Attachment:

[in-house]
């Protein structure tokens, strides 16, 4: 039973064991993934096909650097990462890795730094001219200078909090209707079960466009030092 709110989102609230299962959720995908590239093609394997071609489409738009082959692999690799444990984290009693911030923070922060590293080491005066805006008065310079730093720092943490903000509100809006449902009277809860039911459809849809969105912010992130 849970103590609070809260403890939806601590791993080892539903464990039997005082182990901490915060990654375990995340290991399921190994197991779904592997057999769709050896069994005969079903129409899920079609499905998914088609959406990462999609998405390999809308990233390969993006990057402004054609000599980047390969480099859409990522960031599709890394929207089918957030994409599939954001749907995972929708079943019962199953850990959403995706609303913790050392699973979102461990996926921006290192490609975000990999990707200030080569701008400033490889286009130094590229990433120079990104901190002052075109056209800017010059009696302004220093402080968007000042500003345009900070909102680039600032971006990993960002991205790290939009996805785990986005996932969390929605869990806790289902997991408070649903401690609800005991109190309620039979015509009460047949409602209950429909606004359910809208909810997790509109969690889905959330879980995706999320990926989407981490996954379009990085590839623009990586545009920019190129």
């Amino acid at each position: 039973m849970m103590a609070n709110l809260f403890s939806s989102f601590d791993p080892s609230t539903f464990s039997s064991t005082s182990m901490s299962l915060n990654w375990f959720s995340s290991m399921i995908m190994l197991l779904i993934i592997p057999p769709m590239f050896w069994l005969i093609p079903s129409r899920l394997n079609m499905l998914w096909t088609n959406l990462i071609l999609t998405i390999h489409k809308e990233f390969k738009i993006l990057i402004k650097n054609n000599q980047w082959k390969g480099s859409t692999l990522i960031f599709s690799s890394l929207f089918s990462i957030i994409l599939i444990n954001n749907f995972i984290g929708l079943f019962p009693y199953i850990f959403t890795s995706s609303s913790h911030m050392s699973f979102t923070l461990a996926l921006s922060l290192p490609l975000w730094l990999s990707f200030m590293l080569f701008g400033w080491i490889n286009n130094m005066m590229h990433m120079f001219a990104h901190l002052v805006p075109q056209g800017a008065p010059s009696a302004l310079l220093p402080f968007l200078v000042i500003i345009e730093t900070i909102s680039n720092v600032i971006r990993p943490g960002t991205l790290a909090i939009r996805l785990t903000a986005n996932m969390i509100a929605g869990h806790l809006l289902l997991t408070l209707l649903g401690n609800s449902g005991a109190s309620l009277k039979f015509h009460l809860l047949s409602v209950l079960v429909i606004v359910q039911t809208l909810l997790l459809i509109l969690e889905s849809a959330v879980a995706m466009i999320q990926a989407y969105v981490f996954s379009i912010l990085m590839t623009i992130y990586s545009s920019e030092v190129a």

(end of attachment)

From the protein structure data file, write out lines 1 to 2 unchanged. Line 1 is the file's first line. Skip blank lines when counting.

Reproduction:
[in-house]
């Protein structure tokens, strides 16, 4: 039973064991993934096909650097990462890795730094001219200078909090209707079960466009030092 709110989102609230299962959720995908590239093609394997071609489409738009082959692999690799444990984290009693911030923070922060590293080491005066805006008065310079730093720092943490903000509100809006449902009277809860039911459809849809969105912010992130 849970103590609070809260403890939806601590791993080892539903464990039997005082182990901490915060990654375990995340290991399921190994197991779904592997057999769709050896069994005969079903129409899920079609499905998914088609959406990462999609998405390999809308990233390969993006990057402004054609000599980047390969480099859409990522960031599709890394929207089918957030994409599939954001749907995972929708079943019962199953850990959403995706609303913790050392699973979102461990996926921006290192490609975000990999990707200030080569701008400033490889286009130094590229990433120079990104901190002052075109056209800017010059009696302004220093402080968007000042500003345009900070909102680039600032971006990993960002991205790290939009996805785990986005996932969390929605869990806790289902997991408070649903401690609800005991109190309620039979015509009460047949409602209950429909606004359910809208909810997790509109969690889905959330879980995706999320990926989407981490996954379009990085590839623009990586545009920019190129």